China’s development trend in the past year has been stable, and this should continue well into 2023, says Henry Tang Ying-yen, a member of the Standing Committee of the National Committee of the Chinese People’s Political Consultative Conference — the nation’s top political consultative body.
He was responding to Premier Li Keqiang’s Government Work Report at the opening of the first session of the 14th National People’s Congress in Beijing on Sunday.
“Stability” is one of Tang’s major takeaways from the premier’s work report, which touched on three areas — employment, economic growth and inflation.
“It’s very important that China has maintained a low inflation rate in the past few years,” he said, despite a fraught global economy and supply chains being severely disrupted by the COVID-19 pandemic, as well as political turmoil.
At an online meeting with the media on Sunday, Tang described the nation’s target of 5 percent GDP growth set by Li as a “realistic” estimate, and is a “reasonable and achievable” objective.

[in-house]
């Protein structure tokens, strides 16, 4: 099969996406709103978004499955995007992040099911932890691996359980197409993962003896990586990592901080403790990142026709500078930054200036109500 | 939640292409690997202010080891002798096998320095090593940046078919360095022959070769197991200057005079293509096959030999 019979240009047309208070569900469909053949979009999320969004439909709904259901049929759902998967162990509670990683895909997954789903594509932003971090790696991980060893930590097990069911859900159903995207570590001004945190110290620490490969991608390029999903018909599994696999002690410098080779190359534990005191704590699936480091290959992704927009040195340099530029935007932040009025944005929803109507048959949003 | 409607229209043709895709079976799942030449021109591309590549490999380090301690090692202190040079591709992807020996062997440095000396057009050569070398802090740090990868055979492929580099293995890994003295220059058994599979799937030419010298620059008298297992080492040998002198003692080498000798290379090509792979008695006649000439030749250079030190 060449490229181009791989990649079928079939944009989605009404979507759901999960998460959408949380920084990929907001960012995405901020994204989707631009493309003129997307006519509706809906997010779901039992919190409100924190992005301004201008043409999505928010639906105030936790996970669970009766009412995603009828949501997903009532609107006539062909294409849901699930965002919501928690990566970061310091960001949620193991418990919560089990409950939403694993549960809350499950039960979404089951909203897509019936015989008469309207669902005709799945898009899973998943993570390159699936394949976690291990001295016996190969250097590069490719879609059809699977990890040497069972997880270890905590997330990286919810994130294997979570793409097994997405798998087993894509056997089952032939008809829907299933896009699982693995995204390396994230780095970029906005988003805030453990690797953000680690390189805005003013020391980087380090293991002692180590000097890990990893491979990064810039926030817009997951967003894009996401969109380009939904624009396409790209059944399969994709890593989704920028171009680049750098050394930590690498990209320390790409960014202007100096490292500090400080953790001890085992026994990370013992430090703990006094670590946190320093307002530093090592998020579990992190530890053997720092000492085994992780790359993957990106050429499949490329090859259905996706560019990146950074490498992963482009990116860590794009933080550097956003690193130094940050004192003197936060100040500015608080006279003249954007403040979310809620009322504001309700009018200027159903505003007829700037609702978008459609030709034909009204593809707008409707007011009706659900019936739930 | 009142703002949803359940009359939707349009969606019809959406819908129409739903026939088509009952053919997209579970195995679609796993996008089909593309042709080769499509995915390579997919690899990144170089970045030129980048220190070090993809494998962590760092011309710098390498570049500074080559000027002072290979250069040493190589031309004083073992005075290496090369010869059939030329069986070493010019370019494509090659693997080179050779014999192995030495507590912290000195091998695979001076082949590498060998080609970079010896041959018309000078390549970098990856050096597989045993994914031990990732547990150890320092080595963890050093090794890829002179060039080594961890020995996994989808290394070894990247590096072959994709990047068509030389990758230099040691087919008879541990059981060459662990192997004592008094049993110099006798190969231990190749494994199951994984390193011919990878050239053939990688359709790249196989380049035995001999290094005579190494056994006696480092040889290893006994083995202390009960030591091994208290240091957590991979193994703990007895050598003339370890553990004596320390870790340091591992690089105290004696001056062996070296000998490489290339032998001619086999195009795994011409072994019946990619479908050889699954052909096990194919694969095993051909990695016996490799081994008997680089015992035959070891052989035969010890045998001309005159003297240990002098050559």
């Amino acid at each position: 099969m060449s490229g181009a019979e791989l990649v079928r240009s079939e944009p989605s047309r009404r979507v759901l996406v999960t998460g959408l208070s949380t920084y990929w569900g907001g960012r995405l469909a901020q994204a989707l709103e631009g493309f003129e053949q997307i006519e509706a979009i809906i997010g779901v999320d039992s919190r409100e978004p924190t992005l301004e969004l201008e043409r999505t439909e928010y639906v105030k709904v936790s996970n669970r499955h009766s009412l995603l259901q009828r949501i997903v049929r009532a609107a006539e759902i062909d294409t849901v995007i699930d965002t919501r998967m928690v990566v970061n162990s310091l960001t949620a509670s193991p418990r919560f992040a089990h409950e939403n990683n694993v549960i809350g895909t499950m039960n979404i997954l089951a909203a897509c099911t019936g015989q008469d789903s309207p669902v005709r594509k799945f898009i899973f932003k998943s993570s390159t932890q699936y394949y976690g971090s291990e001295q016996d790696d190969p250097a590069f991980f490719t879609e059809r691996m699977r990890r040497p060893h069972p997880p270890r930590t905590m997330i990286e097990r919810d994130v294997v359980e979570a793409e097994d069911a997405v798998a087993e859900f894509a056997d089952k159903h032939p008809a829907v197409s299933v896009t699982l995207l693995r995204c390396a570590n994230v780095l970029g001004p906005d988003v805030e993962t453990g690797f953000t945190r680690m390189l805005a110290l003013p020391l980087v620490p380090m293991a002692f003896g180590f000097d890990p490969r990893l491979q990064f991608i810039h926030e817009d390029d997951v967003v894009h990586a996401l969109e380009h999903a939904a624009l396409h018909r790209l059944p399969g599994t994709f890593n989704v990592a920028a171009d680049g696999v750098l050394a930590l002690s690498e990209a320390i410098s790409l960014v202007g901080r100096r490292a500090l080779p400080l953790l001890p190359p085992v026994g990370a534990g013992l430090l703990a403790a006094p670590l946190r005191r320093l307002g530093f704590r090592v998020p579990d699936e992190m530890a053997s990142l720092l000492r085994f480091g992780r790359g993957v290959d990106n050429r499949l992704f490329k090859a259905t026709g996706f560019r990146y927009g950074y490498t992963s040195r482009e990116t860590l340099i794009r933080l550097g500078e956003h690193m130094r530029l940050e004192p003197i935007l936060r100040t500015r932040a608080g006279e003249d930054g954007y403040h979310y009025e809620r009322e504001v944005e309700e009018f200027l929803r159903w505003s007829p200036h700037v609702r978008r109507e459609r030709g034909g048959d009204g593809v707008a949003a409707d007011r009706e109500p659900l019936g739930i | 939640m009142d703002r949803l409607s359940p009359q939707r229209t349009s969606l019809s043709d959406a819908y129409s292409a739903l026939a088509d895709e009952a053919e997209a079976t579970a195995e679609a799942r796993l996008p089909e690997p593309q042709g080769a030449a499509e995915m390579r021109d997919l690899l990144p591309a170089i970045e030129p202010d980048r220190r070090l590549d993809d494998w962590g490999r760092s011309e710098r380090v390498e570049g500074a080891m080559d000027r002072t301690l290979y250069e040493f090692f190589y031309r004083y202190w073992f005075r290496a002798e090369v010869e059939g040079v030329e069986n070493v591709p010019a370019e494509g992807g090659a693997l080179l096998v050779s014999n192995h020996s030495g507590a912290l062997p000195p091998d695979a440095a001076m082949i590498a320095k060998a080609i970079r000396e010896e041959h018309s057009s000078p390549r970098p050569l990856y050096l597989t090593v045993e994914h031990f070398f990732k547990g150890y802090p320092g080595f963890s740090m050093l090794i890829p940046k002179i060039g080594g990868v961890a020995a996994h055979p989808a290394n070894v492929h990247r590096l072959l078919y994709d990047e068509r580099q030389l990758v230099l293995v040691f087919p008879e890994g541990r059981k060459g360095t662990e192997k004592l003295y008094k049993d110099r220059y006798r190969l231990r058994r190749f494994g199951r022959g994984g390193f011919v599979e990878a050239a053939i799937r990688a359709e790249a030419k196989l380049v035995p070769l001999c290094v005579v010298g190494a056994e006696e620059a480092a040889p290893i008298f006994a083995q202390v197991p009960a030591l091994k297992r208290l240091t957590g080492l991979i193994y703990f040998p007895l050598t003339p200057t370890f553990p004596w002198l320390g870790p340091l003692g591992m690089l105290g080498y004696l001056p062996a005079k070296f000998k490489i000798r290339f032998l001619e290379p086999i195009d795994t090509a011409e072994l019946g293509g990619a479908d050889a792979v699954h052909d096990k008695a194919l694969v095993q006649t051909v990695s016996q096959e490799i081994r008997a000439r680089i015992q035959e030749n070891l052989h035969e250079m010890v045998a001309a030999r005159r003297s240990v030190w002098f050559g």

He also considered the estimate to be very feasible and attainable for the country in keeping inflation low at 3 percent despite the surge in global inflation last year. “I still believe that China will become the strongest and biggest growth engine in the world economy.”
“So, I hope to see that, with the 5 percent growth target, foreign investors will find China a very attractive market for future growth and development. I believe that most global investors are well aware of the tremendous investment opportunities up for grabs on the Chinese mainland,” said Tang.
He exalted the central government’s commitment to optimizing the nation’s foreign investment ecosystem by expanding market access and creating 21 pilot free trade zones across the country.
While welcoming Li’s call for doubling down on efforts to attract foreign investment, Tang proposed introducing a Qualified Foreign Limited Partnership program to smoothen foreign investors’ entry into the Chinese market.
“Now, they’re using different proxies for investments, but I think the QFLP would greatly increase the nation’s potential to attract more foreign capital,” he said. The program would also be a boon for innovation and technology startups, as well as emerging companies that seek badly needed economic support without having to go public.